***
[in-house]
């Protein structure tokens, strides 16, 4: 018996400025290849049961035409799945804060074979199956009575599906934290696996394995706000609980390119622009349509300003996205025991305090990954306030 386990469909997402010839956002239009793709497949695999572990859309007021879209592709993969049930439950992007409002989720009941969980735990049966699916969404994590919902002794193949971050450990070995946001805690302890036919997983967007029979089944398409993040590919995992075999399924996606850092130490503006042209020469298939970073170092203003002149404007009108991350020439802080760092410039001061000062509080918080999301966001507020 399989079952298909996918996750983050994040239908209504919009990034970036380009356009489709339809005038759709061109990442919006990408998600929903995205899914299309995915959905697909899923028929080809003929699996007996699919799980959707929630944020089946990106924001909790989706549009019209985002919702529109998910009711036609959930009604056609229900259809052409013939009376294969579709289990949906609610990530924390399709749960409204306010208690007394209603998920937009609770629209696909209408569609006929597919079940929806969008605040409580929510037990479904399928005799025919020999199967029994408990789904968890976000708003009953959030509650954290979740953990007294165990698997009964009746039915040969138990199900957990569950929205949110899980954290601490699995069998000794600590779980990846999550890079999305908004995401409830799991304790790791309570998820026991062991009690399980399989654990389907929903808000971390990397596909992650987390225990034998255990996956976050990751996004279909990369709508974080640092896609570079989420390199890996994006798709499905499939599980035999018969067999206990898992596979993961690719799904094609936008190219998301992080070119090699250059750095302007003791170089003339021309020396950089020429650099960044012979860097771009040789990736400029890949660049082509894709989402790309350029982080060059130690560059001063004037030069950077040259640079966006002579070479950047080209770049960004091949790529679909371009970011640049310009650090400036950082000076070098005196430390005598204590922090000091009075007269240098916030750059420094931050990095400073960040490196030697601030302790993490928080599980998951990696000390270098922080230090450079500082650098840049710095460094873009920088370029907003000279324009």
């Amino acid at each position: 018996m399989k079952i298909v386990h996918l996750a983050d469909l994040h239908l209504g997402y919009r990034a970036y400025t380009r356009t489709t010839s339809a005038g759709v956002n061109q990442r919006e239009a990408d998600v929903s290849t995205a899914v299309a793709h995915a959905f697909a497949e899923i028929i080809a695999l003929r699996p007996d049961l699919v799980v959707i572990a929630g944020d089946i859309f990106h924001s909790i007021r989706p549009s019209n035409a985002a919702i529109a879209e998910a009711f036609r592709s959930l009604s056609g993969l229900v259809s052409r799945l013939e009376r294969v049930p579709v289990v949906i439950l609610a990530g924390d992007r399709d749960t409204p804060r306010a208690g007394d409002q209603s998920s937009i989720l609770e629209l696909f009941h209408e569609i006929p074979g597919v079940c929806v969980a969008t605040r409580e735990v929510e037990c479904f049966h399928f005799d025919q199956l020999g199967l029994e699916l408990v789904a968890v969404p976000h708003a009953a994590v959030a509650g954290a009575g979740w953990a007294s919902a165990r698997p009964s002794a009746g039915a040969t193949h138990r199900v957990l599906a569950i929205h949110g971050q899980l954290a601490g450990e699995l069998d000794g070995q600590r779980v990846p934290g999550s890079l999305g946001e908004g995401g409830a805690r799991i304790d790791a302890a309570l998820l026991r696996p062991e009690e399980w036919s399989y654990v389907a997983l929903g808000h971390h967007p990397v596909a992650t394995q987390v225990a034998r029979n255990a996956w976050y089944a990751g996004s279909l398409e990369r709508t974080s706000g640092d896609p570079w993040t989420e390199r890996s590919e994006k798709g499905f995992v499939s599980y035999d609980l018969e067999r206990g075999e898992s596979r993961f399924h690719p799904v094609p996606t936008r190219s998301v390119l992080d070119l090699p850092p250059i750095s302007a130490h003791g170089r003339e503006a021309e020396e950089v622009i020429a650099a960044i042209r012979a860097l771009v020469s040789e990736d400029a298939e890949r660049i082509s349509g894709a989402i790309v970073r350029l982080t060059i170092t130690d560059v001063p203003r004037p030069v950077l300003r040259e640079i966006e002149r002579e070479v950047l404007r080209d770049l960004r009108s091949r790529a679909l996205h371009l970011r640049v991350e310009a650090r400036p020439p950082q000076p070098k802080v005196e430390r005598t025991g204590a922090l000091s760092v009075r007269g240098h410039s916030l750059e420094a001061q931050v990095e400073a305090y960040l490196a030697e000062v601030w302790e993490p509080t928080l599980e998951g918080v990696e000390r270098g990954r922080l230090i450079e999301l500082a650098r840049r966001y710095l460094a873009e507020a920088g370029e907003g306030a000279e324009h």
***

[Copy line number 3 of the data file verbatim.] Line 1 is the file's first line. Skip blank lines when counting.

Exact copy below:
């Amino acid at each position: 018996m399989k079952i298909v386990h996918l996750a983050d469909l994040h239908l209504g997402y919009r990034a970036y400025t380009r356009t489709t010839s339809a005038g759709v956002n061109q990442r919006e239009a990408d998600v929903s290849t995205a899914v299309a793709h995915a959905f697909a497949e899923i028929i080809a695999l003929r699996p007996d049961l699919v799980v959707i572990a929630g944020d089946i859309f990106h924001s909790i007021r989706p549009s019209n035409a985002a919702i529109a879209e998910a009711f036609r592709s959930l009604s056609g993969l229900v259809s052409r799945l013939e009376r294969v049930p579709v289990v949906i439950l609610a990530g924390d992007r399709d749960t409204p804060r306010a208690g007394d409002q209603s998920s937009i989720l609770e629209l696909f009941h209408e569609i006929p074979g597919v079940c929806v969980a969008t605040r409580e735990v929510e037990c479904f049966h399928f005799d025919q199956l020999g199967l029994e699916l408990v789904a968890v969404p976000h708003a009953a994590v959030a509650g954290a009575g979740w953990a007294s919902a165990r698997p009964s002794a009746g039915a040969t193949h138990r199900v957990l599906a569950i929205h949110g971050q899980l954290a601490g450990e699995l069998d000794g070995q600590r779980v990846p934290g999550s890079l999305g946001e908004g995401g409830a805690r799991i304790d790791a302890a309570l998820l026991r696996p062991e009690e399980w036919s399989y654990v389907a997983l929903g808000h971390h967007p990397v596909a992650t394995q987390v225990a034998r029979n255990a996956w976050y089944a990751g996004s279909l398409e990369r709508t974080s706000g640092d896609p570079w993040t989420e390199r890996s590919e994006k798709g499905f995992v499939s599980y035999d609980l018969e067999r206990g075999e898992s596979r993961f399924h690719p799904v094609p996606t936008r190219s998301v390119l992080d070119l090699p850092p250059i750095s302007a130490h003791g170089r003339e503006a021309e020396e950089v622009i020429a650099a960044i042209r012979a860097l771009v020469s040789e990736d400029a298939e890949r660049i082509s349509g894709a989402i790309v970073r350029l982080t060059i170092t130690d560059v001063p203003r004037p030069v950077l300003r040259e640079i966006e002149r002579e070479v950047l404007r080209d770049l960004r009108s091949r790529a679909l996205h371009l970011r640049v991350e310009a650090r400036p020439p950082q000076p070098k802080v005196e430390r005598t025991g204590a922090l000091s760092v009075r007269g240098h410039s916030l750059e420094a001061q931050v990095e400073a305090y960040l490196a030697e000062v601030w302790e993490p509080t928080l599980e998951g918080v990696e000390r270098g990954r922080l230090i450079e999301l500082a650098r840049r966001y710095l460094a873009e507020a920088g370029e907003g306030a000279e324009h």